Triassic Macs? Since the creation of the Abandonware Petition in the late 1990s, the use of epoch terms for the evolution of life started to be applied to low-end Macs. The battle cry Allow Jurassic software to roam free became a common phrase among vintage computer users.
In the case of computers, advances in CPU hardware and accessories have been so rapid that a more disciplined use of the epoch classifications was needed. Since the term Jurassic had been used, I decided to name all pre-PowerPC Macs – from the Compacts to the Quadras – Triassic Macs, after the first age of the dinosaurs. The Apple II and the other 8-bit computers fall into the Permian period, the age prior to the Triassic. Later Macs can fall into the Tertiary period, post-dinosaur.
For much of the late 1980s and early 1990s, Mac software made for Triassic Macs ran on more modern Macs. Computer users would transfer programs from the compacts to the Quadras with no difficulties. Many of the tasks that users do today – spreadsheets, word processing, and drawing – were perfected on Triassic Macs. This is the reason why many Triassic Macs are still at work in the new century.
Long live the Triassic Macs!
- Remembering HyperCard, 2003.08.11. Apple’s easy to use, powerful environment for creating media-rich interactive programs is fading away.
- The Web Has Left 68K Macs Behind, 2003.08.04. Those with older Macs are running into their own digital divide as ISPs drop support and Web and email standards evolve.
- To Err Is Human, to Correct Divine, 2002.11.21. More information on why the Mac Plus degrades over time – and how to fix it.
- Care for a Mac Plus, 2002.11.05. “Of all of the Triassic Macs, the Mac Plus has the most sentimental value among the Low End Mac community.”
- The Dying Art of Plain Text Email, 2002.10.22. Two types of email can make life very difficult for those with ancient Macs, other vintage hardware, and Unix shell accounts.
Mac Daniel columns by Manuel Mejia
- Media for Long Term Data Storage, 2002.02.18. The past, present, and future of archiving your important files.
- Flea Market Mac #2: The Plus Strikes Back, 2002.02.11. The years have done little to this air cooled survivor.
- Reviving the Lost Art of Archiving, 2002.02.04. If you’re not backing up, you risk losing everything to a hard drive failure.
- Early iMac Video Failure, 2002.01.02. Some tray-loading iMacs are experiencing video failure after just 2-3 years – what causes it?
- Picking a Computer for Christmas, 2001.12.10. Picking the right new or used Mac to meet your computing needs and budget.
- The Flea Market Mac, 2001.11.08. Replacing an LC, IIcx, and PowerBook with a Duo system found at a flea market.
- To Upgrade or Not to Upgrade?, 2001.08.24. It’s time to bite the bullet; retire the old LC, IIcx, and PowerBook; and buy an iMac.
- Inside a Freenet, 2001.08.10. The key to any freenet’s success is the volunteers who donate their free time.
- The Pitfalls of Freenets, 2001.06.18. The joys and frustrations of using the Freenet.
- Mac Daniel Feedback, 2001.06.11. Reader feedback on file transfer and emulating the Apple Menu in System 6.
- From MacPaint to JPEG: File Formats for Computer Images, 2001.06.06. A look at file formats used for images.
- System 6 Tips: Emulating the Apple Menu, 2001.05.31. How to simulate the Apple Menu using System 6.
- Old Files on a New Mac, 2001.05.25. Moving old files to a new Mac – and updating them for current versions of software.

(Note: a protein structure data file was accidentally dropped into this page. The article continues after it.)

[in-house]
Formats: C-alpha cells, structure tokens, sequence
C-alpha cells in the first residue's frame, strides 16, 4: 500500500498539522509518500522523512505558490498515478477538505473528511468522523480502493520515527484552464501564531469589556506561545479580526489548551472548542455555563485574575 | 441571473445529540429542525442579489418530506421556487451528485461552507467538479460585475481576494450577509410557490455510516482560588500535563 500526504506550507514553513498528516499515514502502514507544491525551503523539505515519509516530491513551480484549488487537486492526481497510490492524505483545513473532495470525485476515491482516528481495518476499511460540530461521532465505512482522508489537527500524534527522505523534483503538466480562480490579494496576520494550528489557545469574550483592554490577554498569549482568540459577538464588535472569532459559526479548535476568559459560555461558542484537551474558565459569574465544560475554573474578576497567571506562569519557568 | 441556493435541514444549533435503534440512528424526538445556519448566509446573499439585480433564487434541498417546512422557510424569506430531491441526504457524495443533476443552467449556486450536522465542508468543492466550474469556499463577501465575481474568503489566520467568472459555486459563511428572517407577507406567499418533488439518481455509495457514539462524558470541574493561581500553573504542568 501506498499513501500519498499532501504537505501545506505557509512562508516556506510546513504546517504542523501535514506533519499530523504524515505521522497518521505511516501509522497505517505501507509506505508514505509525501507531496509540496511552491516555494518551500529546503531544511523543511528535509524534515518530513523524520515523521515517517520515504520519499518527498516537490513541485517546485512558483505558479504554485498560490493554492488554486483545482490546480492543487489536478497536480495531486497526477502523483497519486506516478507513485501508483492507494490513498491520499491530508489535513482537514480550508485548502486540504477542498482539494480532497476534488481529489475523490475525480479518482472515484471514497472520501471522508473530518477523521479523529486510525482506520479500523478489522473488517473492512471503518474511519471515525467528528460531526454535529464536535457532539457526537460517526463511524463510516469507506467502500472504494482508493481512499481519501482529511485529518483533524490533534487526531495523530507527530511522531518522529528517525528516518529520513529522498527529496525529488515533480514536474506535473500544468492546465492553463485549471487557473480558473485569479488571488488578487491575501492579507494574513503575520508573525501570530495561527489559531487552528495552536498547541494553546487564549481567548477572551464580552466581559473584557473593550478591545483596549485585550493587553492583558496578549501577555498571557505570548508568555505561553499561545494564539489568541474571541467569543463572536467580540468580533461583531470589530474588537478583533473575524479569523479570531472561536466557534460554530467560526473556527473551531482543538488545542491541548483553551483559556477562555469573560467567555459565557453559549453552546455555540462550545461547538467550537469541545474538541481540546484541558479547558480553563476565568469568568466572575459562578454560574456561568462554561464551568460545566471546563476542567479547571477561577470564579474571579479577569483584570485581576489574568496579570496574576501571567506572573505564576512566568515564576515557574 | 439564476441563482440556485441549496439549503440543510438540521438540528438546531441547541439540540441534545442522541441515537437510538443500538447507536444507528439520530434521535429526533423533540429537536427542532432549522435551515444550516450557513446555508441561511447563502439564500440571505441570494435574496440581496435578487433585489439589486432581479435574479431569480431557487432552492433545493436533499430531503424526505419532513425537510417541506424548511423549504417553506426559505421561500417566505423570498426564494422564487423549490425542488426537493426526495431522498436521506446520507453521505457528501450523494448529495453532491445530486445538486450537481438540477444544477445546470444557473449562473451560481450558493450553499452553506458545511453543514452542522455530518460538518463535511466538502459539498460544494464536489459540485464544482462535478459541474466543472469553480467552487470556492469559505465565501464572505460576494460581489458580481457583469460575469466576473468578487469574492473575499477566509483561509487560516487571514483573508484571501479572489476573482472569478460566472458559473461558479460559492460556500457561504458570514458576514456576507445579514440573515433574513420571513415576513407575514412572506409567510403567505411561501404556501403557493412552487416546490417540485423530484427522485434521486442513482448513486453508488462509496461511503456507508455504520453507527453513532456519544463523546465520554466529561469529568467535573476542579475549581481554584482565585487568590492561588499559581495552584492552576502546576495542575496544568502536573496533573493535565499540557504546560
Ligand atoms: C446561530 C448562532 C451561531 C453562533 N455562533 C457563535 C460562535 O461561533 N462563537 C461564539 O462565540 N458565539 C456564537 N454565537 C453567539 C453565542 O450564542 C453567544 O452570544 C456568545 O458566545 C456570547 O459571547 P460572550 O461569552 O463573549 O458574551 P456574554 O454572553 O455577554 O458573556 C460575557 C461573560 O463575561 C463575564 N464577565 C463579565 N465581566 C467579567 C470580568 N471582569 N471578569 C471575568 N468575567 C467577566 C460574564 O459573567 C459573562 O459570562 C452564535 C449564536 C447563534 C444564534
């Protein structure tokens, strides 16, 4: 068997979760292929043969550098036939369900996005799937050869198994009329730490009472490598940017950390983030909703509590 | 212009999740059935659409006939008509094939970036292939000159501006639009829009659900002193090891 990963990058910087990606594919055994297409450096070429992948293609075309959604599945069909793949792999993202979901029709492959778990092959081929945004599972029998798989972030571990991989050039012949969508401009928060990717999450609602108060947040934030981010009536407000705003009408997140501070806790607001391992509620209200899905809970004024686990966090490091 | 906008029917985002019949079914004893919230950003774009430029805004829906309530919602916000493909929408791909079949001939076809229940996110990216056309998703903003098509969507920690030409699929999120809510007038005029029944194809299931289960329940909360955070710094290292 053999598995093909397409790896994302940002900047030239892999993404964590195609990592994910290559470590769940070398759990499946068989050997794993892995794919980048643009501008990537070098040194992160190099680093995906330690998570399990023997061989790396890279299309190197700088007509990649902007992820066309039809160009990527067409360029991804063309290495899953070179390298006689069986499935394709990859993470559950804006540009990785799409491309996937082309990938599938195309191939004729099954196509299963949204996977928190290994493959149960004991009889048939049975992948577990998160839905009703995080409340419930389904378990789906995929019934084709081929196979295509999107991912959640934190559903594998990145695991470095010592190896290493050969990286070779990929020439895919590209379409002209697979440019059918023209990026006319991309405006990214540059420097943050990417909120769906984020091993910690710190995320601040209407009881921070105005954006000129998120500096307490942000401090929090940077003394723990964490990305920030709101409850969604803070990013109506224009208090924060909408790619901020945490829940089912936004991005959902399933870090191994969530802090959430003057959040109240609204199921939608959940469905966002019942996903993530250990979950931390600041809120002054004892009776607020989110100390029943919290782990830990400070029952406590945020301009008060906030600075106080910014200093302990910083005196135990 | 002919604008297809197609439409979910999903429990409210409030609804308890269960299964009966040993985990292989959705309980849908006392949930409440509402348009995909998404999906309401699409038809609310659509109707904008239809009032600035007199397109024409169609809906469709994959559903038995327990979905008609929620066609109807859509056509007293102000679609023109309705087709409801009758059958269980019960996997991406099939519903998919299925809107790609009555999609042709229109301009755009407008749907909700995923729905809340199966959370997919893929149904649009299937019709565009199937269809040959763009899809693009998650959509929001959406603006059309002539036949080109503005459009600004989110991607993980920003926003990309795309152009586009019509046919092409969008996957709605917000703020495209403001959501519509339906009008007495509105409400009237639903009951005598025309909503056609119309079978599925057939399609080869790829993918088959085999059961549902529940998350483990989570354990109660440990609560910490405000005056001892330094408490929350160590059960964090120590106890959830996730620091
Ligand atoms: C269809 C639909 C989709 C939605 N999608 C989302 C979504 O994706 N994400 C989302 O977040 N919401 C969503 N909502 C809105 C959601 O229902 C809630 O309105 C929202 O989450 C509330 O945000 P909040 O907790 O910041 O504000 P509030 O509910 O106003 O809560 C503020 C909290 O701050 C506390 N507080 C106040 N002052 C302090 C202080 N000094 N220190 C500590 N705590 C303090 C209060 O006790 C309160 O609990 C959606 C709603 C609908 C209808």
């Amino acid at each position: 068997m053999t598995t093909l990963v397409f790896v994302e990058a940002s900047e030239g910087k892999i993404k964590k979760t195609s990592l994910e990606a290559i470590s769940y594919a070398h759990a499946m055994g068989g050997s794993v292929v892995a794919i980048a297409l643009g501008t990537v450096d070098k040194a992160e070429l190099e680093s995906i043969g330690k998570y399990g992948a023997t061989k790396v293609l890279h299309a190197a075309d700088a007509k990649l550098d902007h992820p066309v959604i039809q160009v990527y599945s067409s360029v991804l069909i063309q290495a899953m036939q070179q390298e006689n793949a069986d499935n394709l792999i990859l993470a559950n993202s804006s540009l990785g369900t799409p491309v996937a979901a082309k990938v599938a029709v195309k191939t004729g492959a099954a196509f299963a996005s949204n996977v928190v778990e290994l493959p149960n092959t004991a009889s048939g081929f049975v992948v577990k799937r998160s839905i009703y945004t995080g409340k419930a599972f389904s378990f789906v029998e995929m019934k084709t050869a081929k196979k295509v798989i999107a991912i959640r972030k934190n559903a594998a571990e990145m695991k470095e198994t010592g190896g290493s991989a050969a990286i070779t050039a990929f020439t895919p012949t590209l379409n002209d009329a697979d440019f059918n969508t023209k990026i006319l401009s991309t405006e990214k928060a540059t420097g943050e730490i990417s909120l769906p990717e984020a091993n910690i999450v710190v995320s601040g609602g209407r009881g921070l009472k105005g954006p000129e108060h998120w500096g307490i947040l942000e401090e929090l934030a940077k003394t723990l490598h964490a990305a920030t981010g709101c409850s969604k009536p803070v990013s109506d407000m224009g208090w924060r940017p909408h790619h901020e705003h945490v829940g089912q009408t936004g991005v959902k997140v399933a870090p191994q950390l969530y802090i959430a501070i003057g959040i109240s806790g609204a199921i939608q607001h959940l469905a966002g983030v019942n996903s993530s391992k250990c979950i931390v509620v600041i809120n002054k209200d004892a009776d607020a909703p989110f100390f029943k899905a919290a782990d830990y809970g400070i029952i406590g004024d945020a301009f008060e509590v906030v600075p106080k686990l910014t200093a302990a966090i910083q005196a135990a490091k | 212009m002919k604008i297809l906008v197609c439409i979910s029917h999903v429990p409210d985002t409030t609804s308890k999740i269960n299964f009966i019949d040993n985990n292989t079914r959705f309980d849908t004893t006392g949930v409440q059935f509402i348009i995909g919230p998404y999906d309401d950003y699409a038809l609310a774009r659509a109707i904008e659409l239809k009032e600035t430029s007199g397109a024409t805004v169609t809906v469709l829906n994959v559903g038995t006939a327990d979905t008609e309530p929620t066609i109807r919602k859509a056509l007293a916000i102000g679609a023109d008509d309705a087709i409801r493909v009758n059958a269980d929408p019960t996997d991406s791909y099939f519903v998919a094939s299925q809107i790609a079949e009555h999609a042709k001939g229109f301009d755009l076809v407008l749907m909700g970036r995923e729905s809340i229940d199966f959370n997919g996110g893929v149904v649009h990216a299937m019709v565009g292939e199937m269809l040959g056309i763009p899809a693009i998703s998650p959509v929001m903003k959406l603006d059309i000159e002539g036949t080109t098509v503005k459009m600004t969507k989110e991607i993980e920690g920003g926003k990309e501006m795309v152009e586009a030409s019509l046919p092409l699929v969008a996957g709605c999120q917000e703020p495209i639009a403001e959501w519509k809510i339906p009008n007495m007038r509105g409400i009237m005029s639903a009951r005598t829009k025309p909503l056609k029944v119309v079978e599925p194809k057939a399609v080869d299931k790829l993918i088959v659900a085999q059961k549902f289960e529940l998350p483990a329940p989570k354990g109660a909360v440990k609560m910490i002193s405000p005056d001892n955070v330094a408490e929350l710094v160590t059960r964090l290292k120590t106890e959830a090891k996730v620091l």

- Earth Day and the Mac, 2001.04.23. “…the newest items of trash to start moving into the nation’s landfills are PCs.”
- Children of MacPaint: Orphans and the 8-bit Video World, 2001.04.18. A brief look at second-generation paint programs for the Mac with a focus on Ultrapaint.
- Old Mac Users Not Nuts, 2001.03.30. It just makes sense to keep using old Macs until they die.
- Disabling At Ease, 2001.03.19. How to get rid of At Ease.
- Children of MacPaint, 2001.03.07. MacPaint was strictly b&w; these “children of MacPaint” gave us color.
- Beware Dust, Mac Daniel, 2001.01.31. Dust can reduce the life span of your Mac. Here’s how to fight this enemy.
- MacPaint Primer, 2001.01.19. An introduction to the Mac’s first paint program – samples included.
- Is a 2400 bps Modem Worth Keeping?, 2000.10.03. In the age of the Web, is there any reason not to replace an old, slow modem?
- The Land Before Silicon, 2000.08.16. Travels in Russia with a PowerBook 100.
- Classic Printing for Classic Macs, 2000.06.15. Why the best printer for a classic Mac may be the venerable ImageWriter II.
- Not Raising the Dead, 2000.05.22. Sometimes it doesn’t make economic sense to revive a dead Mac, but even in death their parts can save others.
- Field Testing the Carpenter’s PowerBook 100 Fix, 2000.05.09. Building and using a battery adapter with the PowerBook 100.
- The Carpenter’s Trade in the Computer Age, 2000.03.31. A carpenter, a block of wood, an R/C battery, and a resurrected PowerBook.
- Raising the Dead, Part 3, 2000.03.20. Ongoing work resurrecting a Mac II, plus the start of a PowerBook 100 project.
- Raising the Dead, Part 2, 2000.02.14. More on resurrecting a Mac II.
- Raising the Dead, Part 1, 2000.01.18. First episode on reviving a dead Mac II.
- Storage Devices for Older Macs, 1999.12.31. “If you happen to have a Mac without a hard drive, get one.”
- Why Should I Choose System 6 for the Mac II Family?, 1999.12.13. If they can use System 7, why use System 6?
- Why Should I Choose System 6 for My 8 MHz Compact Mac?, 1999.11.26. If they can use System 7, why use System 6?
- Surfing the Web with Low Memory Macs, 1999.11.09. Although you really need 16 MB for graphical browsing, there are alternatives.
- What Can I Do With a Mac Plus, SE, or Classic?, 1999.10.22. “The main point in using an old Mac is the fact that not every computer user is doing 3D rendering, high end spreadsheets, or video/music editing.”
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